possibility of creating a railway that ran beneath the streets. Two years ago, he had finally cobbled together the necessary financing, technical plans, and political clout to begin building America’s first subway.

Traffic congestion had always been bad in Boston, with its narrow, twisting streets first laid out in the seventeenth century. More than half a million people now lived in a city whose streets were choked by lumbering streetcars, wagons, and pedestrians darting among the potholes and horse-drawn carriages. It had been even worse for the past year as streets had been torn up for the digging of the subway tunnels, but the first leg of the subway was due to open soon.

As the applause settled down, Henry began speaking. “My friends, it is surely no coincidence that the first attempt at a project as technically challenging and politically risky as a subway should happen in Boston. Our city has been blazing trails into the unknown since the first settlers arrived in America. We carved a great society out of the raw wilderness, and now our factories, publishing houses, and universities are the envy of the world. Our colleges support the research that is fueling the innovation that will lead us into the twentieth century. Our ships sail to ports all over the world, and our buildings are rising high into the sky. Soon we shall expand into an entirely new realm, deep beneath the city itself, to launch the first underground subway in America.”

A hearty round of applause greeted the words.

“London may have been the first city in the world to build a subway,” Henry continued, “but the London subway runs on steam, and ours shall be powered by the miracle of electricity. It shall be a clean, well-lit, and well-ventilated subway, a model for all future projects.”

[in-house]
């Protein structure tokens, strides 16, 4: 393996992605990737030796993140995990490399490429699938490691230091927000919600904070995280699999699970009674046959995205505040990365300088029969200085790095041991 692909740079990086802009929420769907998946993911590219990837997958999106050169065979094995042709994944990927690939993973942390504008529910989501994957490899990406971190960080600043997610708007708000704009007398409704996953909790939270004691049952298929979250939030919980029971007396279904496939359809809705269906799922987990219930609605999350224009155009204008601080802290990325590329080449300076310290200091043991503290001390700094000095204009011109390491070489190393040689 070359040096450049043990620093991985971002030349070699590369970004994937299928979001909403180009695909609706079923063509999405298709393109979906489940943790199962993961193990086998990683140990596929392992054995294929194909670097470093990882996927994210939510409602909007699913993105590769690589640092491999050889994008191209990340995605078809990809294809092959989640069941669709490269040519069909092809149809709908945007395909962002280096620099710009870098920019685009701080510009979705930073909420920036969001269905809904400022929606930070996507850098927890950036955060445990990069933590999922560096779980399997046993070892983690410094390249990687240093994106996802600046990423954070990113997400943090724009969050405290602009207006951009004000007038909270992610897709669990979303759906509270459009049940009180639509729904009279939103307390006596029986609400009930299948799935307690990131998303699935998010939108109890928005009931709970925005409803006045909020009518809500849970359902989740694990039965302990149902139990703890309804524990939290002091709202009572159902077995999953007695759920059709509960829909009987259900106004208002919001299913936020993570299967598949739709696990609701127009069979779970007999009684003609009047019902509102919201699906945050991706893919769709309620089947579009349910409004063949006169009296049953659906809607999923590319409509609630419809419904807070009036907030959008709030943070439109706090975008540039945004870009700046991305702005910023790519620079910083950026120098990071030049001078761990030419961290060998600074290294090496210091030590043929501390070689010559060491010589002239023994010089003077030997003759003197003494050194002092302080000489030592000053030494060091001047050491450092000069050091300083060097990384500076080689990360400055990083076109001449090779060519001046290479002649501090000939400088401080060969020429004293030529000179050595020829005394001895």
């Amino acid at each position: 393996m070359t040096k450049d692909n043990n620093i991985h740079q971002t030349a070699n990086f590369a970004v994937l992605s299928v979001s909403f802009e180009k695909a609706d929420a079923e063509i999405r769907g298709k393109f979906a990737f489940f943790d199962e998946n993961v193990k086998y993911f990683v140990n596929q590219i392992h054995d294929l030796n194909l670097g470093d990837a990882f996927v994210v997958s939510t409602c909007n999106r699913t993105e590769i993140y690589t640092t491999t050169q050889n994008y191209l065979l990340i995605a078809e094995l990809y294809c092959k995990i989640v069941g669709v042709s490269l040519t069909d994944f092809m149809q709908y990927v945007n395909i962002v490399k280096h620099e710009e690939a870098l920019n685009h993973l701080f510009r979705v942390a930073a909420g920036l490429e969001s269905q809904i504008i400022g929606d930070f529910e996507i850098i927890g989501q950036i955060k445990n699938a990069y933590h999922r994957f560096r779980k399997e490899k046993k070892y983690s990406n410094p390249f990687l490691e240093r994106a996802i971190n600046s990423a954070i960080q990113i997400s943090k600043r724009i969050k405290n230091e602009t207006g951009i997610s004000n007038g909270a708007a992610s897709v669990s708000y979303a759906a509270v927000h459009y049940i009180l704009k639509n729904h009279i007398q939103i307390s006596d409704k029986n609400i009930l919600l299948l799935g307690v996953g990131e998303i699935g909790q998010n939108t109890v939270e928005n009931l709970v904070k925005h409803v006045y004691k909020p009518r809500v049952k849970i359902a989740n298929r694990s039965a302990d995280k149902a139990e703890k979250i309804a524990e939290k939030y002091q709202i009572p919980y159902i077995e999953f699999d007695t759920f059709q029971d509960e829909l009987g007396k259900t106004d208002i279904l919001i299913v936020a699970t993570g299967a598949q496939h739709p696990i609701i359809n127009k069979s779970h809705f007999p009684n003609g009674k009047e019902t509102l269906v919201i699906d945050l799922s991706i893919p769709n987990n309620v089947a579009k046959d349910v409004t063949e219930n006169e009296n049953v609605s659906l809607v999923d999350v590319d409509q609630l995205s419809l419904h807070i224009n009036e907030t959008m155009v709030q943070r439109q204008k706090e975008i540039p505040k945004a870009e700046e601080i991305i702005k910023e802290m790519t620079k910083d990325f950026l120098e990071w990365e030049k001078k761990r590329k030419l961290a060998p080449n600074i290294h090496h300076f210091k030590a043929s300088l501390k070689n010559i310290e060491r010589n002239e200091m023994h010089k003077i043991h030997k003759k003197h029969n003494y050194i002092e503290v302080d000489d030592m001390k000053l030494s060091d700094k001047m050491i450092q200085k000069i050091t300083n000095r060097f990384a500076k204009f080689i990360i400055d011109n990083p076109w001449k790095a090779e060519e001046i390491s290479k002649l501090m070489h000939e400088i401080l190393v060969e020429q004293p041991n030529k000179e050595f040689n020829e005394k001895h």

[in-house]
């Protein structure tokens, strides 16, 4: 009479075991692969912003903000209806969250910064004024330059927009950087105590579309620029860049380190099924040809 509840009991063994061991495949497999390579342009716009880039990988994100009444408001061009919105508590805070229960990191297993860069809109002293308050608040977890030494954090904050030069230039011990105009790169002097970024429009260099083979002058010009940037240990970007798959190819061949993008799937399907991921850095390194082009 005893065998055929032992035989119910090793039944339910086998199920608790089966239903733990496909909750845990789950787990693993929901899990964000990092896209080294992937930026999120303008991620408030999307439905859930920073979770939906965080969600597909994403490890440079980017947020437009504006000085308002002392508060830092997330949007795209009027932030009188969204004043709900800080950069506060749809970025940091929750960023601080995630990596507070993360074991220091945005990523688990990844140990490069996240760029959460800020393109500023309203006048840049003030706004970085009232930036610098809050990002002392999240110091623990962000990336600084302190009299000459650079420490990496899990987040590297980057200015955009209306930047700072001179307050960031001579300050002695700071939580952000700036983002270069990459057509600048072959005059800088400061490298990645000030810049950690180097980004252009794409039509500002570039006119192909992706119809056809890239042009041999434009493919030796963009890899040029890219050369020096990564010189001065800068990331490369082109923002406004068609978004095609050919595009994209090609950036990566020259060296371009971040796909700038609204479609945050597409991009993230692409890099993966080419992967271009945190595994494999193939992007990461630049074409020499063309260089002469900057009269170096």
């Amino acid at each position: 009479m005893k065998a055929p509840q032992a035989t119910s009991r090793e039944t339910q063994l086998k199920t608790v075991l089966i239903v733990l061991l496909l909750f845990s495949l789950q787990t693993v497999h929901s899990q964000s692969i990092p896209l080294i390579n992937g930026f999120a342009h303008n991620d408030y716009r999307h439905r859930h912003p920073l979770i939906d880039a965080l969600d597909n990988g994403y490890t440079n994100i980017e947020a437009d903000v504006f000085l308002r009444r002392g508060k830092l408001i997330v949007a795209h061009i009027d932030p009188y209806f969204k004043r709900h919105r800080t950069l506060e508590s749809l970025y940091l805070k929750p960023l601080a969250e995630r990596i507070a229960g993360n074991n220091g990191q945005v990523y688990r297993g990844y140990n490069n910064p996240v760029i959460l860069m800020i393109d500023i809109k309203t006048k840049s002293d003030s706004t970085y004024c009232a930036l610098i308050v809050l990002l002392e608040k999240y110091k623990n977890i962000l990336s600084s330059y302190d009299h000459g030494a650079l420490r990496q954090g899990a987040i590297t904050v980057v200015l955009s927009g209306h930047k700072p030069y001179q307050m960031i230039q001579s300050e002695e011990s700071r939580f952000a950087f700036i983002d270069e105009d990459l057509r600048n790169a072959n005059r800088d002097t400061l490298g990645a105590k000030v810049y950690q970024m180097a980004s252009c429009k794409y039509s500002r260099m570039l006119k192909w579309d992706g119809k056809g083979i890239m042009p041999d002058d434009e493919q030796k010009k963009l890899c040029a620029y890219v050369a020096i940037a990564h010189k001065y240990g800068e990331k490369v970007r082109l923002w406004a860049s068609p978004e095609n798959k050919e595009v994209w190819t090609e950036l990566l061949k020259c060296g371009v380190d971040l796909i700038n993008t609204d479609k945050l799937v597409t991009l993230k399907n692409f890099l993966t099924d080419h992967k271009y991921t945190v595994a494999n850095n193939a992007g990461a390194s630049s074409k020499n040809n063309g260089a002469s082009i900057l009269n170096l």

Mr. Whitney proceeded to introduce the mayor, the chief
engineers, and the bankers who had pulled off the latest round of funding that would permit breaking ground on the Tremont link. If all went well, digging on the Tremont leg would happen within the month, and the subway would be ready for business by the end of the year. Henry continued introducing key players in the Boston subway while Romulus fought the temptation to let his gaze wander back to Laura Rittenhouse on the far side of the ballroom. Then Henry’s voice interrupted the struggle.

“And I would be remiss if I did not recognize Mr. Romulus White, whose magazine,
Scientific World
, has done so much to educate the public about the subway project.”

Romulus felt pole-axed. This kind of recognition was unexpected and stunning, but not to be taken lightly.

“Romulus? Where are you?” Mr. Whitney asked from the podium.

“Here, sir!” he called out in a hearty voice. The crowd around him parted enough for the renowned financier to spot him.

“Egad,” Mr. Whiney burst out. “A pink vest!”

Romulus raised his glass. “Only the best for a night like tonight!”

Applause mingled with laughter as every face in the room swiveled in his direction.